It has also brought enormous money to the game. The Indian cricket board, the BCCI, in January was valued at more than US$2 billion, tripling in value in just five years, with a large chunk attributed to the IPL.

Indian national cricket captain Virat Kohli earns up to US$3 million each year, not counting commercial endorsements. So it’s little wonder India will be pushing for the sport’s inclusion in the 2028 Los Angeles Olympic Games.

Hockey is traditionally India’s national sport, but has received relatively scant attention, although has benefitted from recent investment in various states, such as the Odisha government funding a new Astroturf field.

Still, the small wins in this Olympics may be a sign of better times to come. India’s sporting prowess in hockey had languished for years despite winning most of its medals in this sport - including eight out of its total 10 golds.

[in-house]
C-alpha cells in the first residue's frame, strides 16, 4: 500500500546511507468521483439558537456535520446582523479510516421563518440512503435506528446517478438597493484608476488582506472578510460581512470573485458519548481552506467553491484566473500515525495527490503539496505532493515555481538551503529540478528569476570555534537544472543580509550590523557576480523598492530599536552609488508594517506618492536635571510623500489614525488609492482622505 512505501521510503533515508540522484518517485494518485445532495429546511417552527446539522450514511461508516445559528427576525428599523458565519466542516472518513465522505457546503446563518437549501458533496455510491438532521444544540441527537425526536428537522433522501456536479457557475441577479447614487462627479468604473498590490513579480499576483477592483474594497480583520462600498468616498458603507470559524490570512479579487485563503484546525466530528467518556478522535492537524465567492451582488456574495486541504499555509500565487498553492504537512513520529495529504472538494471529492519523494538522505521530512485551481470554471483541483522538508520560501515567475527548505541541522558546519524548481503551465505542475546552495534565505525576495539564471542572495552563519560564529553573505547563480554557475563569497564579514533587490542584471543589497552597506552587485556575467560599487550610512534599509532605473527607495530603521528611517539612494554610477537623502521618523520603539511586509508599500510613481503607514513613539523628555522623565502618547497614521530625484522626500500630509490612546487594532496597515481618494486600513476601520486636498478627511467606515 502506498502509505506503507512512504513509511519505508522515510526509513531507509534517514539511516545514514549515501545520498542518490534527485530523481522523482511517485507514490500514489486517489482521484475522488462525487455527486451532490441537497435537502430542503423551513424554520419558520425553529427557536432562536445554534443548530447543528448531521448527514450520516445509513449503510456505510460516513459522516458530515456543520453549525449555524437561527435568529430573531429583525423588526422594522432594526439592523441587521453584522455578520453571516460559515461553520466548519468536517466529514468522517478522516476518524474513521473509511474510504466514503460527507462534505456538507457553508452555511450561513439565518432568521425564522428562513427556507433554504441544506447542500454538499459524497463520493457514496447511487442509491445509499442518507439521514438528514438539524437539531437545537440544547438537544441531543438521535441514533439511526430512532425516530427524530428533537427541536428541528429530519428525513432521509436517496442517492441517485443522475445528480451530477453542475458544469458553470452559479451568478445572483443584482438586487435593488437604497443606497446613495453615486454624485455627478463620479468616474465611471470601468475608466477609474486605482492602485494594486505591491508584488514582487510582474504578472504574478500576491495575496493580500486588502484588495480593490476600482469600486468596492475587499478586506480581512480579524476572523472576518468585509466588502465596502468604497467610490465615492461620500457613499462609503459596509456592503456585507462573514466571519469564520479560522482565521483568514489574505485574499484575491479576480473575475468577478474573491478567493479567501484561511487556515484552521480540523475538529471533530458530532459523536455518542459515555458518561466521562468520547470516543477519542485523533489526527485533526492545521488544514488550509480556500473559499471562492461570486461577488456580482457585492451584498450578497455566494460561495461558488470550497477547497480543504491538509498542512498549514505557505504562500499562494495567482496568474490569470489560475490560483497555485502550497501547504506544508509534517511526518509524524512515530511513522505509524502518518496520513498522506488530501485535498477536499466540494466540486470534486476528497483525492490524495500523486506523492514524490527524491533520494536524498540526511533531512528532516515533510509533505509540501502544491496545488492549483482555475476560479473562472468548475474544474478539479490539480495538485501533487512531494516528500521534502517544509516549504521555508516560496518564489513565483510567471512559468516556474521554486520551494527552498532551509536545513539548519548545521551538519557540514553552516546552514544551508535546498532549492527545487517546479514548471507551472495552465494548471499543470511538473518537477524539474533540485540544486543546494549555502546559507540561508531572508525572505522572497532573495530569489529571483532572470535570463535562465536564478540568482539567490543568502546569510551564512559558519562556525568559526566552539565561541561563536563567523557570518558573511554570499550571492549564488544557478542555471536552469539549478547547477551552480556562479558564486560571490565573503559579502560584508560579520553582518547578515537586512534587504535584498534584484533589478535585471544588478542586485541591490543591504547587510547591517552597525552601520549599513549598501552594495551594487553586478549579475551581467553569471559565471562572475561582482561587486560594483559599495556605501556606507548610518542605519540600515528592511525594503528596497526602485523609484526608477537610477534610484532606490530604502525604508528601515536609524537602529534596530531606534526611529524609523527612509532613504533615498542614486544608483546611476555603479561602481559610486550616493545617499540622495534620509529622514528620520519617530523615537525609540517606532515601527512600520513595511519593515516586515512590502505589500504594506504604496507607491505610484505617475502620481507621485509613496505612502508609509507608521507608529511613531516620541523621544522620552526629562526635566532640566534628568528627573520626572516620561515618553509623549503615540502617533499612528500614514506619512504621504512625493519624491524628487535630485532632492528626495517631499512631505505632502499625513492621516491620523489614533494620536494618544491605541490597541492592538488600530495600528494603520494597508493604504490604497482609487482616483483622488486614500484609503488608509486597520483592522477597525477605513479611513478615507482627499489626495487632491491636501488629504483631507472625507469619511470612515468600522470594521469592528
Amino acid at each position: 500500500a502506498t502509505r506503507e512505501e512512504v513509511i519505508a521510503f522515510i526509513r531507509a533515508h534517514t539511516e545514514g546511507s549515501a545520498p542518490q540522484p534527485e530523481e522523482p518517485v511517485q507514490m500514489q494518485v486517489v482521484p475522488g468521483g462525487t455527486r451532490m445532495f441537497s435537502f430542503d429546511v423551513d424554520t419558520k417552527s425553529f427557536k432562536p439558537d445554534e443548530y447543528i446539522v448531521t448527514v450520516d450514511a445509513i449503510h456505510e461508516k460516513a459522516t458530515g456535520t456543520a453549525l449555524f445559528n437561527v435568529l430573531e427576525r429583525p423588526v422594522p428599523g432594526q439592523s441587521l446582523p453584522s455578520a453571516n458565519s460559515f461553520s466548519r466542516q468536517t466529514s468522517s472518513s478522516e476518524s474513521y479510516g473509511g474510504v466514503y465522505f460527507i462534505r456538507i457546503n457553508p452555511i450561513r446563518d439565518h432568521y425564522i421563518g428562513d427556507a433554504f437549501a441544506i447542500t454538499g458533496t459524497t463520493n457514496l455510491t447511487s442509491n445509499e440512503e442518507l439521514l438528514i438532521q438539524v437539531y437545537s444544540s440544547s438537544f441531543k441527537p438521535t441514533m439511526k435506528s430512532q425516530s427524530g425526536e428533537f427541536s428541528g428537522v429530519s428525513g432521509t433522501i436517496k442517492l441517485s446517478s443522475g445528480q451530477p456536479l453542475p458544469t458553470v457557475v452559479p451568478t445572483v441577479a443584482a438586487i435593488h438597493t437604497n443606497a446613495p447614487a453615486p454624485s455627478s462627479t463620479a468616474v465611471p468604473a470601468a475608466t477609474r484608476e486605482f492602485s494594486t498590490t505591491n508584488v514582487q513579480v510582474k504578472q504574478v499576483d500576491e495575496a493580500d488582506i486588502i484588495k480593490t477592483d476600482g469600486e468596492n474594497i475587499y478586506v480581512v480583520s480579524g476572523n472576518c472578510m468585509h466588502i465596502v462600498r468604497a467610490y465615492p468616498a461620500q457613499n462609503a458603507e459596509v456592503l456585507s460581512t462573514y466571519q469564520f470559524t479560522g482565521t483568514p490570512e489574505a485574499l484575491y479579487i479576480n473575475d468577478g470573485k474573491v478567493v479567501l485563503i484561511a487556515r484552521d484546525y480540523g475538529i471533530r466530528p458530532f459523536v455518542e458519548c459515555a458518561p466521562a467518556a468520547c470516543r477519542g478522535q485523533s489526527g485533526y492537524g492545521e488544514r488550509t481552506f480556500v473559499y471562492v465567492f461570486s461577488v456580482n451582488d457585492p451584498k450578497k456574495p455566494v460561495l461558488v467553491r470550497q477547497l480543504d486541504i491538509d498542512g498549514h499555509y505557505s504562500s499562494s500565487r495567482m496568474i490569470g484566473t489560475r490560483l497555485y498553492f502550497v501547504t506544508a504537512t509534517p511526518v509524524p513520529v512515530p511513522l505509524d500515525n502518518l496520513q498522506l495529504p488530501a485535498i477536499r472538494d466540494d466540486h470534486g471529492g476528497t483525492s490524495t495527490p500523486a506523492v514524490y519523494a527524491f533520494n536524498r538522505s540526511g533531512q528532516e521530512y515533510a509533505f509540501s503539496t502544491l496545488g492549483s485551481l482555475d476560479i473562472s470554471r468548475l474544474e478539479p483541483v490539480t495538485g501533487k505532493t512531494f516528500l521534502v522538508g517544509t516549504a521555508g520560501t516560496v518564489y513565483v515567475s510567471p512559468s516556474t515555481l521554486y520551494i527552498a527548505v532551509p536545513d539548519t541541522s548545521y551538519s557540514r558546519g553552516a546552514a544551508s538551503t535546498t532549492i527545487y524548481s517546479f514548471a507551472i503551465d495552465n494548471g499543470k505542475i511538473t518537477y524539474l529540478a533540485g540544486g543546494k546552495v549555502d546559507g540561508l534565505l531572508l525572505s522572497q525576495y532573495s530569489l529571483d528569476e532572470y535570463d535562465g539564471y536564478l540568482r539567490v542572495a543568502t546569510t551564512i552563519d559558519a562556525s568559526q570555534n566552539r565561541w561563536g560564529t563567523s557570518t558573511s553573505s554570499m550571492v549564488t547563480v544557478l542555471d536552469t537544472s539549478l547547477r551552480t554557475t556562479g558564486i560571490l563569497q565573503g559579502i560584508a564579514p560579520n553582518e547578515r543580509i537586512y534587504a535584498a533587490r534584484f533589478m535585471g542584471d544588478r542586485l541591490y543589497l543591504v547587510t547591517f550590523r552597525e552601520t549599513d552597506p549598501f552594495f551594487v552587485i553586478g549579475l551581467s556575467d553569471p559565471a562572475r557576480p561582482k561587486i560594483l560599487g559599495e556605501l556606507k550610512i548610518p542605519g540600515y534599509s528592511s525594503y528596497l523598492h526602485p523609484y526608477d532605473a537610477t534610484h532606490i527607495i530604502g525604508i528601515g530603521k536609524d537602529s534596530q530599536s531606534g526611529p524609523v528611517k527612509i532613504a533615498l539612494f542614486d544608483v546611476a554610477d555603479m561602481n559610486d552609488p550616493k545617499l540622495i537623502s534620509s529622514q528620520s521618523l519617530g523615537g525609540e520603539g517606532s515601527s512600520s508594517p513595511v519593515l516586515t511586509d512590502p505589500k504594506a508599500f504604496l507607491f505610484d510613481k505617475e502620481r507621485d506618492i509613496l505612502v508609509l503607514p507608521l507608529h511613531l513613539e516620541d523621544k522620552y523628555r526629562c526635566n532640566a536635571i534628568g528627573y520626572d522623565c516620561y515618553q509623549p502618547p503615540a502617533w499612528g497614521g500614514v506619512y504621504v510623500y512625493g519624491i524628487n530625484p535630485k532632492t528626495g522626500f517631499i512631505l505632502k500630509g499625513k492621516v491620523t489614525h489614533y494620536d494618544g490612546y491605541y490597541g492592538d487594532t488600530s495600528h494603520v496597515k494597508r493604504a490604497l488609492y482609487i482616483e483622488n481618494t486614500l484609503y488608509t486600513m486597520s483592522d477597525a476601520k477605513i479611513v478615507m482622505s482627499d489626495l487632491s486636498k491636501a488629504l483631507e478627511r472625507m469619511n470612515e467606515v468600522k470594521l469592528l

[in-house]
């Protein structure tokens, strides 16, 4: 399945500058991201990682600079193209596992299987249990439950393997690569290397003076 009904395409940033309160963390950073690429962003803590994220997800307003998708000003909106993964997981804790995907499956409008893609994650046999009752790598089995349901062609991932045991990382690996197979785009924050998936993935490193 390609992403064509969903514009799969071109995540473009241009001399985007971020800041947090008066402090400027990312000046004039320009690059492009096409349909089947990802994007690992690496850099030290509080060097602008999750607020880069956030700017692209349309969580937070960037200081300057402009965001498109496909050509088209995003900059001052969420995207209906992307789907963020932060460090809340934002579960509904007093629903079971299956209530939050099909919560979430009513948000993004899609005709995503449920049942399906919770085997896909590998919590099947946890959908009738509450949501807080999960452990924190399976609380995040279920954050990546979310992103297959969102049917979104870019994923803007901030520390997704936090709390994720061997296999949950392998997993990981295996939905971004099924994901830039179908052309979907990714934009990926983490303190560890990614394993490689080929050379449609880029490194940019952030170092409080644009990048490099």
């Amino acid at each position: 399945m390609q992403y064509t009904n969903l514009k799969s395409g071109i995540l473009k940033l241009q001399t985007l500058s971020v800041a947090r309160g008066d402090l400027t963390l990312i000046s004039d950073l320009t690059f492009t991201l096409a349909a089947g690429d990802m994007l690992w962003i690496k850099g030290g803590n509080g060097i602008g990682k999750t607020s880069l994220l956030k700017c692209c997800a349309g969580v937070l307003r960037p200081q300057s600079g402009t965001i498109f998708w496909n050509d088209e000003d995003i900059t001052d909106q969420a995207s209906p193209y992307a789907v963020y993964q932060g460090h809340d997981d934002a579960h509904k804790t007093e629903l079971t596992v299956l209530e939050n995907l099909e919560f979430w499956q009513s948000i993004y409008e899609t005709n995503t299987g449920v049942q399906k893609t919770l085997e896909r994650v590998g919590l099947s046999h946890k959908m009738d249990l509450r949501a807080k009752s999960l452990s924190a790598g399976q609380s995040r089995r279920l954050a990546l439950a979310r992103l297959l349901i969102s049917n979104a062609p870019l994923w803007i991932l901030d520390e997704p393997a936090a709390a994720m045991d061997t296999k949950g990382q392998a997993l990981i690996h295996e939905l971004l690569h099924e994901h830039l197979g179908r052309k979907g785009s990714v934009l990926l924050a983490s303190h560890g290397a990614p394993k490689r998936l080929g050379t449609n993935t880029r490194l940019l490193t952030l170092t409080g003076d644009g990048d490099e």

And yet, in Tokyo, the Indian women’s team beat Australia to reach the semi-finals, coming fourth overall, while the men’s team took the bronze - the team’s first medal in over 40 years.

Success could also beget success. Neeraj Chopra’s gold may be a shot in the arm for would-be athletes across the country, that drives further investment and resources.

So those seven medals might sound scant, but potentially represent real achievement against the odds, and an indication that India’s time on the podium may be coming.

Just give it a few more Olympics.

Aarti Betigeri writes on India issues as a journalist based in Canberra.

Source: CNA/sl